A company check is a crucial piece of work when doing business with a new company. You want to be sure that the business you are about to work with is financially secure, well governed and is a ‘going concern’. Here’s how to carry out a company check in a few easy steps.
Before going into business with a new company you need to do your homework. Is the new business financially stable, is it a going concern, does it have a functioning board? The business check process shouldn’t be time-consuming but shouldn’t miss red flags. Fortunately, you can take a simple set of steps to ensure your partnership won’t result in problems.
Step 1: Look at public information
Your first step should always be to ensure the company has the right to operate in the United Kingdom. Fortunately, you can find most of this information online at no cost to your business.
Every company in the UK has a company number, which they usually list on their website or terms and conditions. Cross-check this with Companies House, an agency of the UK government. Companies House’s database records every company number alongside mandatory reporting documents, which are free to view.
British saw says that the following must be supplied for free by every company:
- Registered address
- Date of incorporation
- A list of officers, both current and resigned
- Copies of annual financial statements as well as company returns (in most cases, some unlimited liability companies are exempt)
- Mortgage charge data
- Previous company names
- Insolvency information
Step 2: Look at the company’s website
A website says a lot about a company’s operations. Illegitimate (or, in some cases, poorly run) companies can give themselves away on their website with red flags they never even thought to hide.
During this part of the company check, look for the following:
- Are the spelling and grammar perfect or near perfect? If not, the company may not be based in the UK, raising questions about its right to operate there.
- Are the business address and phone number present? Have you cross-checked these with Companies House data and Google Maps (use street-view if you need to)?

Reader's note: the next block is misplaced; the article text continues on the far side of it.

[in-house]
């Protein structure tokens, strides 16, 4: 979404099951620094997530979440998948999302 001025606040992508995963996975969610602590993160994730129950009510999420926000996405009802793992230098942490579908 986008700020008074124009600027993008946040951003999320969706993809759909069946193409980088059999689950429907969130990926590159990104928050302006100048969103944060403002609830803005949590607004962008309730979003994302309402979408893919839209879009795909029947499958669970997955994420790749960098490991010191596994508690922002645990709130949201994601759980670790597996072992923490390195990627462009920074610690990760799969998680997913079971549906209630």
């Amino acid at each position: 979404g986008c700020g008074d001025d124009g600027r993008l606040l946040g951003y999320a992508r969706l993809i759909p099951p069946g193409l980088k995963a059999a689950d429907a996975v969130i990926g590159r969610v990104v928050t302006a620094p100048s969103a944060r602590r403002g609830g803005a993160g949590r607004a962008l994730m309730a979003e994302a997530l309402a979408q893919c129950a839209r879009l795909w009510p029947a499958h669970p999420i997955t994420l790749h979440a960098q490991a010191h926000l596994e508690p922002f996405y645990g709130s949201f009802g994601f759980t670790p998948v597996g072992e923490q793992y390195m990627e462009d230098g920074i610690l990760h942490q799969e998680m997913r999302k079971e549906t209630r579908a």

- Is there a mission statement? Does it align with your company’s strategy and core values?
Have you checked www.who.is? This is a service showing details of a website’s domain name. If, for example, you see a website that was set up long after the company it represents, ask why.
Step 3: Credit check
We carry out credit checks to determine whether a company can pay its debts.
Debt is a daily occurrence. Many companies are effectively in short-term debt whenever they receive an invoice, which can take a month to process on average. Credit checks can filter out companies that may not pay in these instances.
They will give you peace of mind as a result.
Important things to remember:
- When can I do the credit check? It’s up to you. You can check any company at any time.
- What does a company credit check involve? It depends, as there are so many factors to consider. But, in general:
- The size of the company
- The size of its current debt
- The company’s income
- Any mortgages or other fixed liabilities
- Any risk posed to the company’s industry (for example, a local tourism company would face a stricter credit check during the pandemic’s peak).
You can directly check if a company is insolvent through Companies House. Some publications (like London Gazette) specialise in naming companies that have failed to pay debts in the past.
Step 4: Be measured, be sensible
Lastly, aside from the housekeeping measures above, it is also essential to approach a potential partner smartly.
It doesn’t matter what value you think the partnership can bring; if it lands you in trouble, you don’t want to pursue it.
So, check up on any red flags that you spot. After due diligence, ask yourself if you feel comfortable with the arrangements. Does everything add up? Are the people in charge trustworthy?
Your employees, colleagues and investors will thank you for asking these questions.